Monday, July 31, 2006


The following is a copy of comments graciously provided to my by my brother-in-law, Neil Osborne, who many of you will know as the lead singer of 54-40, a truly Canadian band.

It is a call to arms in a sense.I fully support Neil's views on the issue he writes about here, although I am far more of a cynic: my comments back to Neil follow his well-thought-out essay.

The links inserted are mine.

My name is Neil Osborne . I am Canadian. Maybe I’m “the” Canadian. You see I am the singer and chief writer for the veteran Canadian rock group 54.40. I have crisscrossed Canada dozens of times from Gander to Campbell River.

I have sung to thousands on every Canada Day since 1986. I have been interviewed by Peter Gzowski, Ron Mclean, Much Music and every major daily and radio station. My songs have been heard on commuters’ car radios for over 2 decades. I have sung to and partied with Canadian troops at CFB in Kingston numerous times.

I have lived in Ontario, Nova Scotia, Saskatchewan, Alberta and British Columbia. I know the fabric of the quilt that is Canada. I’ve camped on it. I have traveled the world and come to know the unique respect and trust folks from other nations give to Canadian level-headedness and our progressive, “nice people “attitude.

This is my country. It does not lack identity or need redefining. On several occasions Europeans have asked my forgiveness for thinking I was from the United States for they too recognize that my culture is a distinct one.

But I love Americans. They (most) are just so utterly misguided. The American-led attack on Afghanistan was meant (I thought) to bring that Saudi criminal named bin Laden to justice. Regardless of motive, by UN standards the invasion and occupation of Afghanistan -- a sovereign nation -- is not only illegal but devastating to the country and its people.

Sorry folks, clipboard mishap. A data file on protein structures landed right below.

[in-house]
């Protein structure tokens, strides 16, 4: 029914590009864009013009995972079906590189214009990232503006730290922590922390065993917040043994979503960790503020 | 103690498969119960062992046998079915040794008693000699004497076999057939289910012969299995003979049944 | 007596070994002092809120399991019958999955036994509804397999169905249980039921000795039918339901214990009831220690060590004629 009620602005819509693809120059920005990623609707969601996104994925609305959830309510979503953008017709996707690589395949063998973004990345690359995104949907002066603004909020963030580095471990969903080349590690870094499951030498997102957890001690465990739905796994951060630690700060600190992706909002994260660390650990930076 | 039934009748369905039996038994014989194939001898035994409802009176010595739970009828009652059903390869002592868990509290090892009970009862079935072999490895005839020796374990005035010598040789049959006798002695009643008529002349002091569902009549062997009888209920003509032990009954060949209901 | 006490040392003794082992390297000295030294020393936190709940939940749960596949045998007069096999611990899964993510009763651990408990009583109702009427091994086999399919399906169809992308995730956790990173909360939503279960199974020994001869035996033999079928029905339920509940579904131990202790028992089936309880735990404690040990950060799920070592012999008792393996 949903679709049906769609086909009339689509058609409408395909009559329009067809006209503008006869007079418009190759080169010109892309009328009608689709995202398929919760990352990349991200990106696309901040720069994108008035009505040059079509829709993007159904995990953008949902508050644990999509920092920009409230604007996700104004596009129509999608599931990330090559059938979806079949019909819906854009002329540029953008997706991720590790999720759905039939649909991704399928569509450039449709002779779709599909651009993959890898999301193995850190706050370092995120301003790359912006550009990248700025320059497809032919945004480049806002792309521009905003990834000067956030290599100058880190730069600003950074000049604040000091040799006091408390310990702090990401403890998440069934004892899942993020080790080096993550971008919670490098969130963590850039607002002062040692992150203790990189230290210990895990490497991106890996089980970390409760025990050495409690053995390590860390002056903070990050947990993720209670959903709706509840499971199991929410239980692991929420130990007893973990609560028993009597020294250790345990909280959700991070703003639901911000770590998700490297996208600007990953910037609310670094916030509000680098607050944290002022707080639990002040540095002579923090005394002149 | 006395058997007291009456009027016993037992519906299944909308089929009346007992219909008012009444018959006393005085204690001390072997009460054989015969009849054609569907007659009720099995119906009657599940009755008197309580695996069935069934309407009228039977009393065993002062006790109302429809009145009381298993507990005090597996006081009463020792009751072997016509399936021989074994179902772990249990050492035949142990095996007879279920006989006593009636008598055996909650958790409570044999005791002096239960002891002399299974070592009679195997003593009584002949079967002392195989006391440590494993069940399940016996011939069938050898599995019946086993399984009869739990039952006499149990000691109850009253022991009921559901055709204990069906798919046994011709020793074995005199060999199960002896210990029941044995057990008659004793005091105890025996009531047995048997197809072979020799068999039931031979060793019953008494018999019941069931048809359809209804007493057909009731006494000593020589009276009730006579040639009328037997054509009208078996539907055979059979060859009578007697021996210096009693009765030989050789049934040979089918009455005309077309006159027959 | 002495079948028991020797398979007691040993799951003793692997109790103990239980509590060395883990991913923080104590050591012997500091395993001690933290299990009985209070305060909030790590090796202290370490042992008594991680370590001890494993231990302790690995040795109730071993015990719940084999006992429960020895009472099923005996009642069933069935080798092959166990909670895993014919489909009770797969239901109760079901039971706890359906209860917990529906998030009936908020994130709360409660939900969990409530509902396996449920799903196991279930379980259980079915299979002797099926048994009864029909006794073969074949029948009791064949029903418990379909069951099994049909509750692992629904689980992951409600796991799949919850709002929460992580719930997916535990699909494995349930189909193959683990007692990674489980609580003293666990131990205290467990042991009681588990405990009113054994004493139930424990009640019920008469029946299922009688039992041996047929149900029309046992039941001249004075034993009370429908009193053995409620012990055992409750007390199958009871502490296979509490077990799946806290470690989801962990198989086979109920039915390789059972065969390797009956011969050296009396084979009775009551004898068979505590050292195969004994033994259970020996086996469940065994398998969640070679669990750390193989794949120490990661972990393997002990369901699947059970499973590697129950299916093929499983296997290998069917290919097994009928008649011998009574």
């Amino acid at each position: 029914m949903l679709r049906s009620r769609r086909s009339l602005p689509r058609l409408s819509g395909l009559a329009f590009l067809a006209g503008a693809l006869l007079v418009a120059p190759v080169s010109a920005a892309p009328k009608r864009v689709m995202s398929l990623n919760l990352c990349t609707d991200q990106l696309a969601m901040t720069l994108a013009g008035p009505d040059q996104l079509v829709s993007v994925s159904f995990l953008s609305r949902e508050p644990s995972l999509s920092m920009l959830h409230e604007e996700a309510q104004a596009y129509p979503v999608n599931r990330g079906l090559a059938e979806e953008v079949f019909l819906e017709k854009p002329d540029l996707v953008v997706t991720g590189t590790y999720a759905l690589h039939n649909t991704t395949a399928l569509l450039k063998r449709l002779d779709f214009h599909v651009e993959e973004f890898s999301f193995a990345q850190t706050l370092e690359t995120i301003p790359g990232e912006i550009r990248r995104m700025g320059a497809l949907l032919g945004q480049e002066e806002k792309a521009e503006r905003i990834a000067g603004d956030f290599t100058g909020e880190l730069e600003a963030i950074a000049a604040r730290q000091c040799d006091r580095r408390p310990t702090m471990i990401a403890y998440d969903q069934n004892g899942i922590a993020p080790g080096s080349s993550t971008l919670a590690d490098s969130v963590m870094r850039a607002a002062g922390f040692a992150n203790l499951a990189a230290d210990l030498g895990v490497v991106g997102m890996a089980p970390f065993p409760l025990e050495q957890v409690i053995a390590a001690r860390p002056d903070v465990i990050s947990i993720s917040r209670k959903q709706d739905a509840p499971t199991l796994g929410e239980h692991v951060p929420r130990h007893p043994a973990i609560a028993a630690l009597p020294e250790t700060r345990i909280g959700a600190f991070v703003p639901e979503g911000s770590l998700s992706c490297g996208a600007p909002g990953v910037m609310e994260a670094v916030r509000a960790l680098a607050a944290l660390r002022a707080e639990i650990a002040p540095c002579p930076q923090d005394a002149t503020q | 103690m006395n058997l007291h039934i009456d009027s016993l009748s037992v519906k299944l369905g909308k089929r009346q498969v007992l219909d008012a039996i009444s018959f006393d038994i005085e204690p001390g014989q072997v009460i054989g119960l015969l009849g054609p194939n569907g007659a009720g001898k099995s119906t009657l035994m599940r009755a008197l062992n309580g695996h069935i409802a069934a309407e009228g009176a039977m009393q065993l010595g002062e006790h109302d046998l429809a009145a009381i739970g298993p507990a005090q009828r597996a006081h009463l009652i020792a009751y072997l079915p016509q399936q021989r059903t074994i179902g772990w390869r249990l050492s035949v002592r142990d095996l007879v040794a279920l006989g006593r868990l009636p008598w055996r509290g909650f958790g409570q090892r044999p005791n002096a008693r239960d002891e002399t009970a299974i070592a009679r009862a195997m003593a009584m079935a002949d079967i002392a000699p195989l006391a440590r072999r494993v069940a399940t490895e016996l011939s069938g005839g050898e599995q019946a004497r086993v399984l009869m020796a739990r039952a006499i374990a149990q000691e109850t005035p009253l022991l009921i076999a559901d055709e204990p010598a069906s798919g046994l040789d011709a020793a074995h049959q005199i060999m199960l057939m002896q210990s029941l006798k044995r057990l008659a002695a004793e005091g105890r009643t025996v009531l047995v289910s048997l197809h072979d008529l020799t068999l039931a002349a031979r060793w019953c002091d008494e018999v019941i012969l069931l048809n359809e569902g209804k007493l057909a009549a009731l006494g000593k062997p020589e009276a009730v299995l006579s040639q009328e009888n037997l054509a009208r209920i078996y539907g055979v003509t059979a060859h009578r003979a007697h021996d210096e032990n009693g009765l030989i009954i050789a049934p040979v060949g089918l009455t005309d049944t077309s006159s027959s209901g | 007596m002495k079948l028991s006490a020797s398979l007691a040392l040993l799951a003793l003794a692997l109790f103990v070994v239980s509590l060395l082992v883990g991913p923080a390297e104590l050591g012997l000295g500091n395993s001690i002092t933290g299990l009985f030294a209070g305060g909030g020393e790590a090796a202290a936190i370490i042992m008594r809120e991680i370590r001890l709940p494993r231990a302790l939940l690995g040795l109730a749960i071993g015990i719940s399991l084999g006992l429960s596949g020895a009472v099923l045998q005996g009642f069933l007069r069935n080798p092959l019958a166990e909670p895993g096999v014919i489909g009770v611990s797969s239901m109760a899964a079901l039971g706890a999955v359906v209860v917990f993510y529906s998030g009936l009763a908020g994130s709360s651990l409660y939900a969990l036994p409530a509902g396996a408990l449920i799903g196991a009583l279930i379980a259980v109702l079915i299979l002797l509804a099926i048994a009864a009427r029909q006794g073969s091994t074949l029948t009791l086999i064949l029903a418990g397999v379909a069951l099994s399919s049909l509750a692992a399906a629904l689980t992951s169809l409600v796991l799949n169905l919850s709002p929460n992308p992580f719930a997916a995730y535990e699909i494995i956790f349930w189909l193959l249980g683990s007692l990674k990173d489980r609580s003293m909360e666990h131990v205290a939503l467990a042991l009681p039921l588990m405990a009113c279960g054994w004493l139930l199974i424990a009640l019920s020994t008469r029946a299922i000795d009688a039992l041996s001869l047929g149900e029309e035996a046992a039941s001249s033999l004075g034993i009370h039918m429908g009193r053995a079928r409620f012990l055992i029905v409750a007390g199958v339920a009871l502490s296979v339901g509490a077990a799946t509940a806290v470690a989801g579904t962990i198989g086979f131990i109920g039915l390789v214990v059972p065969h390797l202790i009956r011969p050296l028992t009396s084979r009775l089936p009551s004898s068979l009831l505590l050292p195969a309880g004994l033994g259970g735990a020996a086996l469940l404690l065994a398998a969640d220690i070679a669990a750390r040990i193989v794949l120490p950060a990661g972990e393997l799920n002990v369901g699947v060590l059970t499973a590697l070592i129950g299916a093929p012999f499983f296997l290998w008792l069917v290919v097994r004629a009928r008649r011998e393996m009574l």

Americans then took Iraq. Previous to these invasions, only the dictatorships of Stalin and Hitler ever invaded and occupied two or more countries. My father, an RCAF WWII vet, was among those who signed up to liberate the people and countries under Nazi domination -- a just and noble cause.

But now I am sad. My heart is heavy. Anthony Boneca (Cpl) was killed July 9 2006 in Afghanistan. He was in a war that wasn’t his or his Canada’s. A very bad dream turned to a real nightmare. Although I’ve never met him, I know this kid. Were I to have run into him anywhere in the world we surely would have bonded and talked hockey, Tim Horton’s, beer and Canadian rock music.

“Strong, healthy, helpful and considerate” according to his uncle, Anthony had vowed he would not return to Afghanistan again and was looking forward to his homecoming in Thunder Bay. Now Anthony will never see his home. And a family is left with its grief. Death leaves a black hole in many hearts.

With false pride seeded in denial, PM Harper and minister Mackay seem eager to bandy about Churchill-like phrases about ‘these difficult times’ and ‘safety of citizens’ in Canada and Afghanistan. Are the citizens of Thunder Bay any safer now? Is anyone really concerned about an Afghan terrorist attack in Thunder Bay? Is this ambiguous ‘security threat’ of greater importance than the environment, health & education, crystal meth, crime, taxes, employment, the price of real estate, and who might win the Stanley Cup?

Perhaps now it is. Only the threat is not from terrorists but rather our own government and its willingness to send good Canadian kids to be killed for some vain notion that Canada should be a ‘player’ in a distorted version of ‘What the World Needs Now’. This is sickening to me. Our Canadian identity, morals and values have been hijacked without so much as the debate democracy requires.